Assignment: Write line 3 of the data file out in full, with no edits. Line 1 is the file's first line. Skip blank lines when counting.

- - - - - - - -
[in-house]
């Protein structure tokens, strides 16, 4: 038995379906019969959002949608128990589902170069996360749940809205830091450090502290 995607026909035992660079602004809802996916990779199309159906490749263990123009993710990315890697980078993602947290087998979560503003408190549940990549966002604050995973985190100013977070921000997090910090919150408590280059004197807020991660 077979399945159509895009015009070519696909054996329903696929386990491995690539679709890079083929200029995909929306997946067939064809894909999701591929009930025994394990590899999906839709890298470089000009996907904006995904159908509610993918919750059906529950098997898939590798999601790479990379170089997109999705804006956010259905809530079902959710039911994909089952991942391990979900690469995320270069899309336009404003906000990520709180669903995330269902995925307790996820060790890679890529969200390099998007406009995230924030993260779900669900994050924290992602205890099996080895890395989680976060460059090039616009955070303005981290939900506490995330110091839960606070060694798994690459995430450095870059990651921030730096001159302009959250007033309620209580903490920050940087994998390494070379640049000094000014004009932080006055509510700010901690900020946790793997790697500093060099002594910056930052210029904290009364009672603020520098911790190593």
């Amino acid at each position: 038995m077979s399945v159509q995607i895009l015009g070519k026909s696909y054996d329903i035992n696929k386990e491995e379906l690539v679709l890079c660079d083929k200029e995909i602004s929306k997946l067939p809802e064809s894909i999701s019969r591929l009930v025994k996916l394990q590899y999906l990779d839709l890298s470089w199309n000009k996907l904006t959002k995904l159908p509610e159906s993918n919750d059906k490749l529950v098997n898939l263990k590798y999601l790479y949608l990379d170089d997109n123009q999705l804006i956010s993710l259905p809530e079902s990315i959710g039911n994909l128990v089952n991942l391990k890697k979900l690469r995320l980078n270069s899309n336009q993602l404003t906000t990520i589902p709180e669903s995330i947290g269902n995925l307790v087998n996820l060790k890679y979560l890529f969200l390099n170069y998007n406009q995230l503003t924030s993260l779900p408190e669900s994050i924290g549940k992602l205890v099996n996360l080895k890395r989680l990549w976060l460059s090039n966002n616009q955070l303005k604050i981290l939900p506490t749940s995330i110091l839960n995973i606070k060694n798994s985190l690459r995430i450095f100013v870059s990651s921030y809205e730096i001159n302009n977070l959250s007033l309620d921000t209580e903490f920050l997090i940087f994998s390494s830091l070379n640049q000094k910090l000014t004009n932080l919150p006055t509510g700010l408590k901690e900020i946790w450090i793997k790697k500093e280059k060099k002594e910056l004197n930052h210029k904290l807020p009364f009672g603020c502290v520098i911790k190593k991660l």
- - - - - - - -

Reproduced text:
């Amino acid at each position: 038995m077979s399945v159509q995607i895009l015009g070519k026909s696909y054996d329903i035992n696929k386990e491995e379906l690539v679709l890079c660079d083929k200029e995909i602004s929306k997946l067939p809802e064809s894909i999701s019969r591929l009930v025994k996916l394990q590899y999906l990779d839709l890298s470089w199309n000009k996907l904006t959002k995904l159908p509610e159906s993918n919750d059906k490749l529950v098997n898939l263990k590798y999601l790479y949608l990379d170089d997109n123009q999705l804006i956010s993710l259905p809530e079902s990315i959710g039911n994909l128990v089952n991942l391990k890697k979900l690469r995320l980078n270069s899309n336009q993602l404003t906000t990520i589902p709180e669903s995330i947290g269902n995925l307790v087998n996820l060790k890679y979560l890529f969200l390099n170069y998007n406009q995230l503003t924030s993260l779900p408190e669900s994050i924290g549940k992602l205890v099996n996360l080895k890395r989680l990549w976060l460059s090039n966002n616009q955070l303005k604050i981290l939900p506490t749940s995330i110091l839960n995973i606070k060694n798994s985190l690459r995430i450095f100013v870059s990651s921030y809205e730096i001159n302009n977070l959250s007033l309620d921000t209580e903490f920050l997090i940087f994998s390494s830091l070379n640049q000094k910090l000014t004009n932080l919150p006055t509510g700010l408590k901690e900020i946790w450090i793997k790697k500093e280059k060099k002594e910056l004197n930052h210029k904290l807020p009364f009672g603020c502290v520098i911790k190593k991660l």